A few weeks ago on Philofaxy, Paul asked the question as to how everyone uses their planner—not just the set up, but the actual planning process. Here, I will try my best to answer that question. There is a lot that goes into my process, which requires a lot of photos, so please bear with me and this long-winded post…
Since I recently bought my 2013 inserts, I will start there. Upon receiving the next year’s inserts, I fill them out with any birthdays, anniversaries, holidays, etc. I file them accordingly depending on where in the year the inserts fall (for full details, click on the link above). I always have a year’s worth of monthly inserts in my binder, so every six months, I rotate those inserts—in July, after I’ve received my next year’s inserts, I remove January – June of the current year and add January – June of the new year, making it a July – June spread. In January I will remove the July – December inserts for the old year and add July – December of the new year, making it a January – December spread. This helps will all future planning.
Turning to my daily planner, I will walk you through my set up, as well as my monthly, weekly and daily planning. First, it has to be said that I use my compact daily planner in tandem with my stay-at-home Malden. I use the compact size binder on a daily basis, limiting what I can carry with me, so the Malden holds everything that I want to keep but not carry with me.
Right now, I’m using Ms. Plum. However, if I were using Reggie (who will be rotated in at another time of the year), the layout and process would be the same—it’s just the binder that gets rotated out. So, upon opening the binder, we have some appointment cards and sheets of random information.
I also rotate out which Vermont postcard I have in the binder.
After the postcard, I have my dashboard.
It holds Post-it notes and flags for various purposes. The flags are mainly used for color coding random notes that need to be added to my diary sheets once I am home and have my colored pens. So the flags are for temporary use, or for something that tends to get moved from week to week.
The back of the dashboard holds larger Post-it notes.
I use these as needed.
My planner is broken down into Contacts, Writing, Notes, Projects, Lists and Calendar.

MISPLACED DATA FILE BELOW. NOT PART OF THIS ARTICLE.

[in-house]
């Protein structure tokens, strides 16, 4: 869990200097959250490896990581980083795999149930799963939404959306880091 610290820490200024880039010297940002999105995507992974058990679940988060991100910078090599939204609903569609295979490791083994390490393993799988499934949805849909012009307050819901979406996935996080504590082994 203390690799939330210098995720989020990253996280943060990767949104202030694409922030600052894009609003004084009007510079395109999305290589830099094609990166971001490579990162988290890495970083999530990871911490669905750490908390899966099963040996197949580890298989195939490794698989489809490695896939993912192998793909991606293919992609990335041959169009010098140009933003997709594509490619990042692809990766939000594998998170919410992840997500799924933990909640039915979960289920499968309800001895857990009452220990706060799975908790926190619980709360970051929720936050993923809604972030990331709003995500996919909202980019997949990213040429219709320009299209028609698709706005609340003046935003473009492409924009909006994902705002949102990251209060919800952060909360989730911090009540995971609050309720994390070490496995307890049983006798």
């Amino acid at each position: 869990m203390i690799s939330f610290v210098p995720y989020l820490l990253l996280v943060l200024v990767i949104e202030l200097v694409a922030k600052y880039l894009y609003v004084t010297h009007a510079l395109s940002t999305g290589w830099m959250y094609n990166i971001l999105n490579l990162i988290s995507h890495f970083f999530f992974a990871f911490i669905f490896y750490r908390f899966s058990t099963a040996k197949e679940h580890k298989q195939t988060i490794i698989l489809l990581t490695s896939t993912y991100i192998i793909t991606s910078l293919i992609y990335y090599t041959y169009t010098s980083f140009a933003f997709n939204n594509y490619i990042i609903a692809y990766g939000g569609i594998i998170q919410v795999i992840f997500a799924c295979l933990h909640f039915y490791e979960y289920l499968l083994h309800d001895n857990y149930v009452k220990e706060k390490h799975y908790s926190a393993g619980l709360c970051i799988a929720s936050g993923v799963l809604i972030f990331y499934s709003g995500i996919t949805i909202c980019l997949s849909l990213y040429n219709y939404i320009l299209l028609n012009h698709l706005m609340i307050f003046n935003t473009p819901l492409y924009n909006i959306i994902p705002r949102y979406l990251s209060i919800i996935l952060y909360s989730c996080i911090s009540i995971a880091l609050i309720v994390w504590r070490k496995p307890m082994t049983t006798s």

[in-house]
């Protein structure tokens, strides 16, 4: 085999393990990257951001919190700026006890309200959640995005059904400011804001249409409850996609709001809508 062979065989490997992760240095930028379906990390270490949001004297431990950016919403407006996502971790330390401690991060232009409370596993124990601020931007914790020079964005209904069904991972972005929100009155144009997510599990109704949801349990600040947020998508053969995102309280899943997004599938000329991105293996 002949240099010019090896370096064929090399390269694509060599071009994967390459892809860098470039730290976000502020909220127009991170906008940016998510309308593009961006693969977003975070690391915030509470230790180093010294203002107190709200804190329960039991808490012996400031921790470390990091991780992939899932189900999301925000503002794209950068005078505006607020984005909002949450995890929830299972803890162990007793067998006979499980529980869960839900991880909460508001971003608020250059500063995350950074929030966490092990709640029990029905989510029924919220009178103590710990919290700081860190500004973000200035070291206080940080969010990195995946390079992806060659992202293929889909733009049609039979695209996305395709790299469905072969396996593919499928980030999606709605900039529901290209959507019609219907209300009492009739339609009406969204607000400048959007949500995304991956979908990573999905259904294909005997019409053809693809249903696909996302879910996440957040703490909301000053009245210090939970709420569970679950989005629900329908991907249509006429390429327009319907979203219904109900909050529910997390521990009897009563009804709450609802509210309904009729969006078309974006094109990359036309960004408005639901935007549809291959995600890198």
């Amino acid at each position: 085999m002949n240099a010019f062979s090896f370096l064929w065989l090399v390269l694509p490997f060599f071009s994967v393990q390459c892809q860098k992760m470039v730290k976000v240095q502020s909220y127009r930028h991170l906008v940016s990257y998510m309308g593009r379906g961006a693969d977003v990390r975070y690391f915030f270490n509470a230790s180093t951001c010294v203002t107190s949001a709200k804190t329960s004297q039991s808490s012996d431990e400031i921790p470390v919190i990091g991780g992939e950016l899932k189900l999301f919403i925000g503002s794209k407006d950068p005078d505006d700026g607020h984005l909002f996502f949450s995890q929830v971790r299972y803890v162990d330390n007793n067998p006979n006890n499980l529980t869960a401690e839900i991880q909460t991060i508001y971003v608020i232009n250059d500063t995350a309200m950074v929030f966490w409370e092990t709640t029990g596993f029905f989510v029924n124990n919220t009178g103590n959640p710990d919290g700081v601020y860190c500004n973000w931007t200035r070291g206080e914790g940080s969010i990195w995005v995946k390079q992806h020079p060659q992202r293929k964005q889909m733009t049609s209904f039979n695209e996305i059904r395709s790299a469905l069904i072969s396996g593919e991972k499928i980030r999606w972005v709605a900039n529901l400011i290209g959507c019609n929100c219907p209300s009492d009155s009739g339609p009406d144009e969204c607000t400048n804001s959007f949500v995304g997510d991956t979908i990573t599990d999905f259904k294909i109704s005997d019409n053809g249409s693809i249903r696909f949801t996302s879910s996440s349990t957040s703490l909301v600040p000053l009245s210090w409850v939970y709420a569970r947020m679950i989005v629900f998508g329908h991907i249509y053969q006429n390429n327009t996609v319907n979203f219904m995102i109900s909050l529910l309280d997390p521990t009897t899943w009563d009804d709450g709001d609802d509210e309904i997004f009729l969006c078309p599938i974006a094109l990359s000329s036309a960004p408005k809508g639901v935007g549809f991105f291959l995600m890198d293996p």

Because I use the compact size, there are only two or three sheets behinds each tab. I tried removing the tabs and keeping everything together behind a Notes tab. That just created confusion and a lot of flipping of pages to find what I was looking for. Even though there isn’t much behind each tab, I prefer to keep them.
The Contacts tab keeps only phone numbers for people and places that I might call from work—I’m not allowed to use my cell phone at work, so this has come in handy many times. I keep a full and complete address book in my Malden, which includes address, phone number, and email address. Phone numbers and emails addresses are also stored electronically (in my cell phone and email account, respectively), but I don’t like to rely solely on electronic storage. My contact pages are broken down into Emergency Contacts (family), Doctors, and Services (car maintenance, the Vet, etc). I use a template that I created on Microsoft Word.
My Writing section keeps a list of blog topic ideas, Philofaxy All Stars post ideas (forthcoming), and journal topics I want to write about.
I don’t get the opportunity to write in my journal every day, so writing down the topics helps me to remember what to write about when I do get the chance.
My Projects tab holds information for projects that I’m actively working on (anything that’s upcoming or that I would only need to use at home are listed in my Malden). Each project gets its own colored sheet. When the project is done, I remove the sheet from the binder. Should an inactive or upcoming project become active, I will move it from my Malden to my compact binder. Examples of projects are the New York City Philofaxy Meet Up, Christmas ideas, etc.
My Lists tab holds shopping lists and media lists.
My Malden holds lists for things that I want to eventually get, whereas the compact binder holds lists of things I need soon. If something from my Malden list becomes urgent, I will move the item to the list in the compact. The item in the Malden gets a check mark until it gets bought—at that point, it will be crossed off of the list.
The Calendar tab is where all of the planning action occurs. First, I have a cheat sheet for my color coding, as well as future items that I need to be aware of and add to that year’s calendar.
Then comes my monthly inserts.
I can’t live without this layout. It helps me to see my month all in one place and helps me to decide how to plan my weekends. My work schedule is done on a monthly basis as well, so it’s very helpful to have this view. It’s where all of my future items go (in pencil until confirmed).
After the monthly sheets, I have my daily sheets.